A vaccine for bees has been approved in the United States, the first step to prevent their disappearance
The global decline in bee populations, one of the largest pollinators with more than 20,000 species, could stabilize after the recent approval of a vaccine which gives hope in the management and control of pathologies in these insects.
A few weeks ago, the United States Department of Agriculture (USDA) licensed the first vaccine against the bacterium Paenibacillus larvae, which causes "American foulbrood", a highly virulent and contagious disease of bacterial origin, present in almost 80% of beehives worldwide and capable of killing entire apiaries, if not is properly diagnosed.
This is "magnificent" news, he told EFE, Raúl Rivas González Professor of Microbiology at the University of Salamanca, who points out that the vaccine is a tool to prevent the disease from spreading, but not to eliminate it: It is a type of environmental bacteria that does not need to infect bees to survive.
What the vaccine will do -Rivas clarifies- is protect commercial pollinators -some fifty species of bees are managed by man- from deadly diseases, in addition to reducing the financial and material losses of beekeepers, but above all facilitating the viability of the planet.
"Once a hive shows the clinical manifestation of the disease, the only effective way to eradicate and prevent the spread of the disease is to burn the hive and colony."
At this point, the professor specifies that the global economic value of crop pollination by bees and other pollinators obtains an average of more than 200,000 million euros, 10% of the global agricultural production of food for humans.
Bees can get sick from multiple causes: abiotic factorss -non-living components of an ecosystem, such as atmospheric conditions, water resources, agrochemicals, pesticides...) although the most important element is undoubtedly biotics -living organisms that influence an ecosystem-.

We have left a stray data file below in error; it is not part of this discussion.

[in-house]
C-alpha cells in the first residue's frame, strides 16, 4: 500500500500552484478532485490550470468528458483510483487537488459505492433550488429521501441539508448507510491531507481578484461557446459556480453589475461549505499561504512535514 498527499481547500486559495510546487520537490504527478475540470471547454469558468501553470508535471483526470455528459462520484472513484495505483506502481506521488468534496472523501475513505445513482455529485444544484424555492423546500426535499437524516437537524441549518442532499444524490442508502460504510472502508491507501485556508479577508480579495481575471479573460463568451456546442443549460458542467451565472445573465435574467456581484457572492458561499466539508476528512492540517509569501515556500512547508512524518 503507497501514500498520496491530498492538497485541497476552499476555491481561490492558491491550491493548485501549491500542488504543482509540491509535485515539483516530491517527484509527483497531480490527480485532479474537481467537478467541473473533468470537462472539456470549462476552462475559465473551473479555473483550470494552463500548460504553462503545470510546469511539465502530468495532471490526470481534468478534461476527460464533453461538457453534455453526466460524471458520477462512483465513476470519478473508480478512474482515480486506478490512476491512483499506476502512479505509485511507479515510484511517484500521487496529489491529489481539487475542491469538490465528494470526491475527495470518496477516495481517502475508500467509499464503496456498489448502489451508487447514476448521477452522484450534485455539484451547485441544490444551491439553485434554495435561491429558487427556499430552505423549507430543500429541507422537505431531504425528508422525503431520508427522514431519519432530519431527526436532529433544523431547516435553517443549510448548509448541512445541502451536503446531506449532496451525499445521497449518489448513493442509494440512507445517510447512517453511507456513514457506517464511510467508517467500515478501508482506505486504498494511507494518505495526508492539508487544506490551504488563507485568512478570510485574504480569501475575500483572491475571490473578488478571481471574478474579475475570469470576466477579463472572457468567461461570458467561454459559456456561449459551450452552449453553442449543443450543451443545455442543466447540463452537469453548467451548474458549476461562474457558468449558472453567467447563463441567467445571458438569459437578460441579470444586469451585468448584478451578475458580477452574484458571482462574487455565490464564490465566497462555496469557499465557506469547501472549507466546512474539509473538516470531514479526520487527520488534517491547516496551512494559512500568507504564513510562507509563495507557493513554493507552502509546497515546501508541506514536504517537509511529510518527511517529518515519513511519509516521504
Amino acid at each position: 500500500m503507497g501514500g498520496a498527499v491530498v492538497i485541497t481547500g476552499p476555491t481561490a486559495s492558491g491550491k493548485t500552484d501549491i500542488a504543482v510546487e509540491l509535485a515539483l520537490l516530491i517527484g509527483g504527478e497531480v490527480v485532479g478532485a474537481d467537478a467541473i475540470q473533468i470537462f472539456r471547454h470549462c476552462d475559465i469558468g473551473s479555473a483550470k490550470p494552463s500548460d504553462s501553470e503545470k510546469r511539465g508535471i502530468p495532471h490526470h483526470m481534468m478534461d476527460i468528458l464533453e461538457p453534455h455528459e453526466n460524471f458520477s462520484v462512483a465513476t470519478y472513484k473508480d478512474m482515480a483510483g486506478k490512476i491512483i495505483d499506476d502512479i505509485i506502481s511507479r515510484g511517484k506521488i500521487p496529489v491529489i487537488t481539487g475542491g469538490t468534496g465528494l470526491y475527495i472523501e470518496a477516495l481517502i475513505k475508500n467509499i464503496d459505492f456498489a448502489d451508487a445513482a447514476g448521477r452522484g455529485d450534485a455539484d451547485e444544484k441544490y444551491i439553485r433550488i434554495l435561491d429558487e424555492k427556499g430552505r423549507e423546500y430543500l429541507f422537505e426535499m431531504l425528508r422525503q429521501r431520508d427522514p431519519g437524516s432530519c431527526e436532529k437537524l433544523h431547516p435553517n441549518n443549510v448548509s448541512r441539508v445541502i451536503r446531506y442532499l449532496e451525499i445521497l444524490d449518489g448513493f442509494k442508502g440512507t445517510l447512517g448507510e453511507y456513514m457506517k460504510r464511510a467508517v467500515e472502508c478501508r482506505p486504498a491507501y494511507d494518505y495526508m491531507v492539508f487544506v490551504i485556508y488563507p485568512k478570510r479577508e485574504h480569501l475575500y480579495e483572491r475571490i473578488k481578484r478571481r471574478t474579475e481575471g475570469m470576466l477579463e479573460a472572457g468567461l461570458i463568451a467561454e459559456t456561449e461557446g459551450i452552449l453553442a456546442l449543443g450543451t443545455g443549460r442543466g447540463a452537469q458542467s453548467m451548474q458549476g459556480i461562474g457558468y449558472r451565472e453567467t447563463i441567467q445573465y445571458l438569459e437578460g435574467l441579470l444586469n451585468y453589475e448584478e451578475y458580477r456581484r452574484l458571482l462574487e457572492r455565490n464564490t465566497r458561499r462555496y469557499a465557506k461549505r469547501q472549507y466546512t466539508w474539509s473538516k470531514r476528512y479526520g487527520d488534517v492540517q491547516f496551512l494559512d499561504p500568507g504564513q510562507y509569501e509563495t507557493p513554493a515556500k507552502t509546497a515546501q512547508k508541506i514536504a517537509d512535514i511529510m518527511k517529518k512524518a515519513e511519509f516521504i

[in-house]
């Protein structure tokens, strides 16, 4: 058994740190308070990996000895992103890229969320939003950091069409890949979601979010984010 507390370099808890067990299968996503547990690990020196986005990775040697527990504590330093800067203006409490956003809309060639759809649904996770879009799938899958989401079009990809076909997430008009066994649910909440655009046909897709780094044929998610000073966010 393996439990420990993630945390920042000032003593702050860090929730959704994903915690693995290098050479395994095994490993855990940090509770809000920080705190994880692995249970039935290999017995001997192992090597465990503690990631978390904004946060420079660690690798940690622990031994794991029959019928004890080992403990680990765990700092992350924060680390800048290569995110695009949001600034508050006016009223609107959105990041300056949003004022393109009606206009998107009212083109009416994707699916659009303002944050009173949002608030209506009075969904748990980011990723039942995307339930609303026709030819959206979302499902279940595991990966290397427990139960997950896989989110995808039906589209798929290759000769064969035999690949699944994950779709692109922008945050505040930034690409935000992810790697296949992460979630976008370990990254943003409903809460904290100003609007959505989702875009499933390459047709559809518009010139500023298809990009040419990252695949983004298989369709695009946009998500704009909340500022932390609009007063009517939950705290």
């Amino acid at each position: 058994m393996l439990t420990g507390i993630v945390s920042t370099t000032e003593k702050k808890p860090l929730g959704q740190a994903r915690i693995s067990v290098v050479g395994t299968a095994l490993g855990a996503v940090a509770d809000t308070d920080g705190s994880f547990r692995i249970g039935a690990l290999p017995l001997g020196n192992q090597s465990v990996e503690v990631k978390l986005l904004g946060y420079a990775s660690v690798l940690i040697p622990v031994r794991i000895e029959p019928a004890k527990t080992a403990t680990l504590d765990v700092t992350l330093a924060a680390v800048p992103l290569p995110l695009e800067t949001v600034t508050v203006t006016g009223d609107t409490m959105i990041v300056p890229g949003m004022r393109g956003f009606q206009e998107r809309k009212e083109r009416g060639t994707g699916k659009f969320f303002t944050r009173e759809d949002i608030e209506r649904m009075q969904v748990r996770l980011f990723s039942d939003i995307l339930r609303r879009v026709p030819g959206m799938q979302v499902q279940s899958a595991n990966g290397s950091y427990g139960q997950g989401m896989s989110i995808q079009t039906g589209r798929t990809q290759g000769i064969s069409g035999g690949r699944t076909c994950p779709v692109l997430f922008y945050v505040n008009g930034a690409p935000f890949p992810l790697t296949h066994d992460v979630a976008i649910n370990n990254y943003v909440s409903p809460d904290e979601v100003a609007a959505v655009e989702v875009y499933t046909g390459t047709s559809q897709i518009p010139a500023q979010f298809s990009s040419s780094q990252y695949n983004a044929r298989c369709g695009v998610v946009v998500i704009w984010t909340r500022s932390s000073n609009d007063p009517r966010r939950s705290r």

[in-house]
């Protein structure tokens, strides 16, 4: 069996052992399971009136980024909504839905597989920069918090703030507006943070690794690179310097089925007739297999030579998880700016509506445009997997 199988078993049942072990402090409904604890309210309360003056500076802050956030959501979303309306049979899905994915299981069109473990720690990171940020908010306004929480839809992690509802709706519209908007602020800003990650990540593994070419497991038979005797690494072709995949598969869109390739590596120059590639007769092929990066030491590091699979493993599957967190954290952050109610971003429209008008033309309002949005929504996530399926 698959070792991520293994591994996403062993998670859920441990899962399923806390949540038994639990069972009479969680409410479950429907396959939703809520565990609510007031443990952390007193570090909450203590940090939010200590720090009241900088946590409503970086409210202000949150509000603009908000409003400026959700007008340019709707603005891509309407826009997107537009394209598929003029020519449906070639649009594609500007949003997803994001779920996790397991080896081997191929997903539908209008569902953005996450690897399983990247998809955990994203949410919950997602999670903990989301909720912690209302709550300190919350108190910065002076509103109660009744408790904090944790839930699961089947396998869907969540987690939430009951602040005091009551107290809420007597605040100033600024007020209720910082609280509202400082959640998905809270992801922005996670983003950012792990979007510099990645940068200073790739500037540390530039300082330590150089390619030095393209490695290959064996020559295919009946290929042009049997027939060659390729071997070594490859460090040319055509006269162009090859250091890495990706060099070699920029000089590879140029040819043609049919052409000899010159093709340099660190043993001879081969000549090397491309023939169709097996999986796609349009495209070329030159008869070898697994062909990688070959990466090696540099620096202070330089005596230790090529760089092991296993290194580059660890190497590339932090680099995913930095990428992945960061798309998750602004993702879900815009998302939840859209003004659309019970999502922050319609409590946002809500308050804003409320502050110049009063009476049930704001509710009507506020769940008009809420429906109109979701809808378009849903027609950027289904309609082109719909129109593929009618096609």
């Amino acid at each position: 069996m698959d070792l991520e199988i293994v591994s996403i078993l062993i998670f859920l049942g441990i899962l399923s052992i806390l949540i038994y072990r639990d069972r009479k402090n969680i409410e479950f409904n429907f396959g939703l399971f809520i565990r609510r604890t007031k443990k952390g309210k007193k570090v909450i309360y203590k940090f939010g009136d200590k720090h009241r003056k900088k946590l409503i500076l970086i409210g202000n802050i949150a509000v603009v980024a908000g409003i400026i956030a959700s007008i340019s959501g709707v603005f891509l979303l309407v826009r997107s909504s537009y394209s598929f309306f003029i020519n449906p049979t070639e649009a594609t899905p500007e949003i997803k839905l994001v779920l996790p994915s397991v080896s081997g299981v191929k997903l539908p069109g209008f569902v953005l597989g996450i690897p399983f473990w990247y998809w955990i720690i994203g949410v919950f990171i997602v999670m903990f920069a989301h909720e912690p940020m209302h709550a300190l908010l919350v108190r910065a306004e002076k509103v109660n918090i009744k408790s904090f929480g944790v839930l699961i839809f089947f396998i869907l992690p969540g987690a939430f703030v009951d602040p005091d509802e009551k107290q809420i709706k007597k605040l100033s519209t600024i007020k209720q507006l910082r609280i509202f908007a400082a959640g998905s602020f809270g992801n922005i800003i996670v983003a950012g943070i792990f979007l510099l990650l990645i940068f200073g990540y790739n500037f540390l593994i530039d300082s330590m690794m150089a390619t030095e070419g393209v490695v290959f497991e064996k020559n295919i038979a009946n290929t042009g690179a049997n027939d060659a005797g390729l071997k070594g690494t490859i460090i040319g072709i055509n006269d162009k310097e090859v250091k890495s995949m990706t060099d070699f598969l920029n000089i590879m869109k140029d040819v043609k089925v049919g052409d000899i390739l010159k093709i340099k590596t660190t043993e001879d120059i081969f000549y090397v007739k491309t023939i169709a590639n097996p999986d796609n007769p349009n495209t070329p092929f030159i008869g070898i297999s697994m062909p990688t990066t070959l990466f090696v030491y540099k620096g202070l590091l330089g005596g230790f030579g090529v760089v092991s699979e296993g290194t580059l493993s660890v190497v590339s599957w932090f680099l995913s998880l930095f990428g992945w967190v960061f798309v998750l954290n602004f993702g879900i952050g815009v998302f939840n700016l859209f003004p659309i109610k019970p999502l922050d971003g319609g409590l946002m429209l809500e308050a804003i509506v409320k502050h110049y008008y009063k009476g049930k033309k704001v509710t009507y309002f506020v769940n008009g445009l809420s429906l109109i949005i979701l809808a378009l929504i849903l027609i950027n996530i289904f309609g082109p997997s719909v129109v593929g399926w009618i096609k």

When the bacteria causing the american foulbrood finds itself in life-threatening situations, it develops resistance structures within it in the form of endoesporasas a strategy for survival, and that can remain viable in the environment for decades.
Upon contact with bees, the spores germinate and give rise to a bacterial cell of this species with the capacity to reproduce and, therefore, to act as a bee pathogen and kill them in a few hours.
How are bees infected?
"In an easy way," Rivas clarifies: For example, when the bees expel the dead larvae from the hive, what they do is take the bacteria or the spores with them or when the nurse bees feed the larvae with food previously contaminated by spores.
How is the vaccine applied?
For apply this vaccine, composed of dead cells of the bacterium, it is introduced into the hives food for queen bees with doses of the vaccine and which has been shown to act at the level of the queen's ovaries, transmitting transgenerational immunity to the eggs she lays.
"From now on, immunization will try to prevent the disease from spreading," emphasized the expert, who pointed out that all the trials and analyzes carried out to date point to the vaccine having a significant effectiveness percentage, around to 50 percent, and that is "outrageous" for a vaccine of this type.
In his opinion, it is an important step, but the way is long, because unfortunately there are many diseases that affect bees, regrets Raúl Rivas, to specify that, for the moment, in Spain, its use has not begun, before it has to be approved by Europe.
A world without these pollinators would be "unviable, there would be no future", says the expert to explain that a critical percentage of plants are pollinated by insects and if these did not exist, the population and diversity would drop alarmingly, with all that This means for the planet.